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CAP's New Tool Will Break It Down for You

The Center for American Progress has put up a neat interactive federal budget chart.

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Recovery Board to Amend Two-Time Loser List

Responding to a smart ProPublica article from a couple weeks ago, the Recovery Board will be removing 79 of 389 awards from the "two-time loser" list, which documents Recovery Act recipients who twice failed to report on their use of Recovery Act funds. Turns out these 79 reports were in fact filed for one or both of the two reporting quarters.

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The Recovery Act is Working

Thirty-eight of fifty-four economists can't be wrong. That's the number of economists who, in a recent survey by the Wall Street Journal ($), said that "the American Recovery and Reinvestment Act boosted growth and mitigated job losses." In other words, 70 percent of economists think that the Recovery Act has helped the nation. Looks like somebody's been reading the many, many official reports which have repeatedly said the exact same thing. But I guess something just isn't true until a majority of randomly selected Ph.Ds say it, right?

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Senate Rejects Arbitrary Budget Caps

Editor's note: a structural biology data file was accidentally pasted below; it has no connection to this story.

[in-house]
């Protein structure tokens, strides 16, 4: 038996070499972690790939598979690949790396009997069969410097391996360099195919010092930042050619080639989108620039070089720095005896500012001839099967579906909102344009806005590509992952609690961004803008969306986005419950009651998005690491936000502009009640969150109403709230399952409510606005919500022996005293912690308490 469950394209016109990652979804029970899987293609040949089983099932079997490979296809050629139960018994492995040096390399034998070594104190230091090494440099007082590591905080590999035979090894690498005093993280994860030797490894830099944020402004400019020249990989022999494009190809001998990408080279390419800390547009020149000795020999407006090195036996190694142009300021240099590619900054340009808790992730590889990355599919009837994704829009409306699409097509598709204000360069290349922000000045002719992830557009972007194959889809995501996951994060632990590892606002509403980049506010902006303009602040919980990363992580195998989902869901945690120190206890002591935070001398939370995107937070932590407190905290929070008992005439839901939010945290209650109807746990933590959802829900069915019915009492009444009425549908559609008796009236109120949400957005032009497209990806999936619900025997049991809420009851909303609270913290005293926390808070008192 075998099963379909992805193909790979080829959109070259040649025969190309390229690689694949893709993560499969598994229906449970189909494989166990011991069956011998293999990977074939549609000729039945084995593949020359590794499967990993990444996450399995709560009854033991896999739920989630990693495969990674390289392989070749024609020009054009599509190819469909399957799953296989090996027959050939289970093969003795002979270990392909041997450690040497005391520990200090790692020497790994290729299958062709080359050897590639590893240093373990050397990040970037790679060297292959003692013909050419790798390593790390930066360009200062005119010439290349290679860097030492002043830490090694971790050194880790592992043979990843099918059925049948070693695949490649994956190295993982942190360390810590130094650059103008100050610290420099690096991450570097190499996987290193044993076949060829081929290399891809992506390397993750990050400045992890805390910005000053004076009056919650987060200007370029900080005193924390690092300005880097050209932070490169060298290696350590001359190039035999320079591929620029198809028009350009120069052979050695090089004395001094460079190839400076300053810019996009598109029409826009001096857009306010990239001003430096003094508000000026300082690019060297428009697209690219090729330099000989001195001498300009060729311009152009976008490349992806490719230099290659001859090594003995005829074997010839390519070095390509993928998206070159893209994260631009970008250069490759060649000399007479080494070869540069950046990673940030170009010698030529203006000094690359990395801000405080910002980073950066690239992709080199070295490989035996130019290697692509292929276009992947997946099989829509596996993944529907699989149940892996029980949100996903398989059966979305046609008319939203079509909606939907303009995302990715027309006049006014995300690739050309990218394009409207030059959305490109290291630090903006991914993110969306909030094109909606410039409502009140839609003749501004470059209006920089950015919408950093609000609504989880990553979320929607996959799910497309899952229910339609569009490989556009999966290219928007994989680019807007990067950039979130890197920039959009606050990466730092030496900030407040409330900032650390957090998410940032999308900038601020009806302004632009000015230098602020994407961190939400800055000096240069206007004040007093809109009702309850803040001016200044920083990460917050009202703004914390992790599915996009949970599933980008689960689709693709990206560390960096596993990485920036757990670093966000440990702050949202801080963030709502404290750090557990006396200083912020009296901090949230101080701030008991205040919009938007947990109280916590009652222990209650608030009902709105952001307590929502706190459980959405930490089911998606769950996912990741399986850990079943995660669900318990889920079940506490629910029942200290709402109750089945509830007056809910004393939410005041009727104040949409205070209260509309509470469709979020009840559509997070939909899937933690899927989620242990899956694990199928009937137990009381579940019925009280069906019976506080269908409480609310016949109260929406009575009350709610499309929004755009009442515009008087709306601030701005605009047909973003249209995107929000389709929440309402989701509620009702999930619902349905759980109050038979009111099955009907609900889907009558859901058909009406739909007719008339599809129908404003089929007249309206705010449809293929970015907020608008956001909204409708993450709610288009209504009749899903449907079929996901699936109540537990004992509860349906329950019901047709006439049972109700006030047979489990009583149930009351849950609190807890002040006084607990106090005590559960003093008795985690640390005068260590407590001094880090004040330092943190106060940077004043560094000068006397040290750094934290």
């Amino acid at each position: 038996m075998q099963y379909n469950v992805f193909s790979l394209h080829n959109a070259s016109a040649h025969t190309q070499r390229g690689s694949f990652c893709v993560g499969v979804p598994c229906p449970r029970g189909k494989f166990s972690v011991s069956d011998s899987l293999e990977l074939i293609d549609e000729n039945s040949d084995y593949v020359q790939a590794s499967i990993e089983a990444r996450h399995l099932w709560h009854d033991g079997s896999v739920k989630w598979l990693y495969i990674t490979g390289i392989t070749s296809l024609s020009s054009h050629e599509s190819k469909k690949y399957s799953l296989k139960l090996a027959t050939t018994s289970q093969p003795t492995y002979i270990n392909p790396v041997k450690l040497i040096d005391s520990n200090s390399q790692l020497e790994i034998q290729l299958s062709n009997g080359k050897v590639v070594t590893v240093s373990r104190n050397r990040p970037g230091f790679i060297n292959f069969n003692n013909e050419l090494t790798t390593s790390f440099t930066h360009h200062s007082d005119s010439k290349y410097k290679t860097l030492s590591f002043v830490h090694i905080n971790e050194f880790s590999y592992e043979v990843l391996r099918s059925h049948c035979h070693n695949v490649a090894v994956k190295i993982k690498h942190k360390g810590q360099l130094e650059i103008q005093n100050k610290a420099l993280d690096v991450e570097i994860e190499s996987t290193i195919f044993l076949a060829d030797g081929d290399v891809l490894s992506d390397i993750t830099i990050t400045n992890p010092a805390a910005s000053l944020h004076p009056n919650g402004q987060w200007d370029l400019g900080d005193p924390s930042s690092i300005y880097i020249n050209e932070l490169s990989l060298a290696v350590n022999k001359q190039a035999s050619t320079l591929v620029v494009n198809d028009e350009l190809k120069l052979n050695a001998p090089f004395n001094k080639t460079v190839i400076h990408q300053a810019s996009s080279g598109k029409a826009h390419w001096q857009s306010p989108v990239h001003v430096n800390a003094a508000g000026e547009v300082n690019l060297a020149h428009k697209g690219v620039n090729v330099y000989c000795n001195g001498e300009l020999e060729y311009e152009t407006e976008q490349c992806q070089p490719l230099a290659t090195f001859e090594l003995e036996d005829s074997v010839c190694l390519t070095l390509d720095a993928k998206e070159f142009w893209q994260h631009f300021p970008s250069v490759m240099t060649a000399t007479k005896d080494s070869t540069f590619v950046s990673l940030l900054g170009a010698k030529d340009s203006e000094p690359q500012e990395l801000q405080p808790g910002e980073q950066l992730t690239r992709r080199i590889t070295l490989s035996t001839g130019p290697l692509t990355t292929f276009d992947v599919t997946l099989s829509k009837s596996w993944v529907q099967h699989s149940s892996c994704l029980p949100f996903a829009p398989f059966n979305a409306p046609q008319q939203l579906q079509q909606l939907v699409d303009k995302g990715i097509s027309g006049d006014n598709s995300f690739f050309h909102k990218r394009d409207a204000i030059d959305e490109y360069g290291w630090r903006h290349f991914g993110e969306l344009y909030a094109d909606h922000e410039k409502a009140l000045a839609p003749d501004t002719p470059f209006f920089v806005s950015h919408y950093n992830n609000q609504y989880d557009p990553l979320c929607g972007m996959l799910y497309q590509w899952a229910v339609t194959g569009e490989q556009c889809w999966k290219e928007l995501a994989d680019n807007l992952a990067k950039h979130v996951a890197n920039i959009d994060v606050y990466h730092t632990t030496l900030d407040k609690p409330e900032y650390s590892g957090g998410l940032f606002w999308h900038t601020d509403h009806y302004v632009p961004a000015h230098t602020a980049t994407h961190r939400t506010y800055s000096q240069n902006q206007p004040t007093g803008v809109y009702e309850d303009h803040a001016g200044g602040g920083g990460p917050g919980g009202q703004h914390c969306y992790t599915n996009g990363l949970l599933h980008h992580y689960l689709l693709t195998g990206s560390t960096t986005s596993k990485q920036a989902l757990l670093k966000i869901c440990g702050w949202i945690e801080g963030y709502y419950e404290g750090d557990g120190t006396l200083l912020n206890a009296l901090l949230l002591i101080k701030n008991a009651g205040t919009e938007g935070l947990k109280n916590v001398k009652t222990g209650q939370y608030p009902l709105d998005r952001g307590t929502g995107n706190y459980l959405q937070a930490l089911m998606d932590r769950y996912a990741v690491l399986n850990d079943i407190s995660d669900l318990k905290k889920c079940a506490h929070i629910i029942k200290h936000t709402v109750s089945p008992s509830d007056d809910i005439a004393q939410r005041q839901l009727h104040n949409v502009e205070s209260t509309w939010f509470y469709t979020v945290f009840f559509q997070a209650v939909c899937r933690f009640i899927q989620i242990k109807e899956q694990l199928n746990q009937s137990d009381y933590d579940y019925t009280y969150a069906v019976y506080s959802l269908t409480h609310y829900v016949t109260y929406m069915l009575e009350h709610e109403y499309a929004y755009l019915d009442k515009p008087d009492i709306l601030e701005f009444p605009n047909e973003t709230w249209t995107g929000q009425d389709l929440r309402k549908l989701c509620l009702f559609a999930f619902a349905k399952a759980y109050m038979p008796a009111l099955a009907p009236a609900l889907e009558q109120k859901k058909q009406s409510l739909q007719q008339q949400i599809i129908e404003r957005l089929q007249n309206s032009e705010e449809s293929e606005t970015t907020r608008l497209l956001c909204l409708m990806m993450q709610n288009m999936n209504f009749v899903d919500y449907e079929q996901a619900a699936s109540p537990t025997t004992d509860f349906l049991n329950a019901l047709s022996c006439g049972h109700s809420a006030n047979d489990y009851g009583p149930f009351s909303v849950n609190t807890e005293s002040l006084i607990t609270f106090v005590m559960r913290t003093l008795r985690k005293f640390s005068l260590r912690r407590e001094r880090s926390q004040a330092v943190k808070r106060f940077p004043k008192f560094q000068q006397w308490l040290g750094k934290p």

Thanks in no small part to the 1,146 emails you sent in the past 48 hours, the Senate just voted down the Sessions-McCaskill amendment, which would have instituted draconian discretionary budget caps for the next three fiscal years. The amendment lost on a 56-40 vote, failing to reach the 60-vote margin it needed by only four votes.

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Keep the Pressure on the Senate

We're hearing that the vote on the Sessions-McCaskill amendment will happen today at 5 (EDT). If you haven't done so yet, send a letter to your Senators and tell them that arbitrary limitations on federal spending is terrible budget-making. Take action now!

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Agency Staffs Burdened by Recovery Act Spending

Ever wonder about the mechanics of how to spend over $800 billion? Well, so did the authors of a new report from the Recovery Accountability and Transparency Board, the group charged with Recovery Act oversight, a report which looks at staffing levels in federal agencies in the wake of the Act's passage. And the results aren't good. The report warns that "Recovery Act funding has substantially increased the workload of most agencies receiving these funds," and that as a result, many agency programs are reporting drastically inadequate staffing levels for their workloads.

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Resources & Research

Living in the Shadow of Danger: Poverty, Race, and Unequal Chemical Facility Hazards

People of color and people living in poverty, especially poor children of color, are significantly more likely...

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A Tale of Two Retirements: One for CEOs and One for the Rest of Us

The 100 largest CEO retirement funds are worth a combined $4.9 billion, equal to the entire retirement account savings of 41 percent of American fam...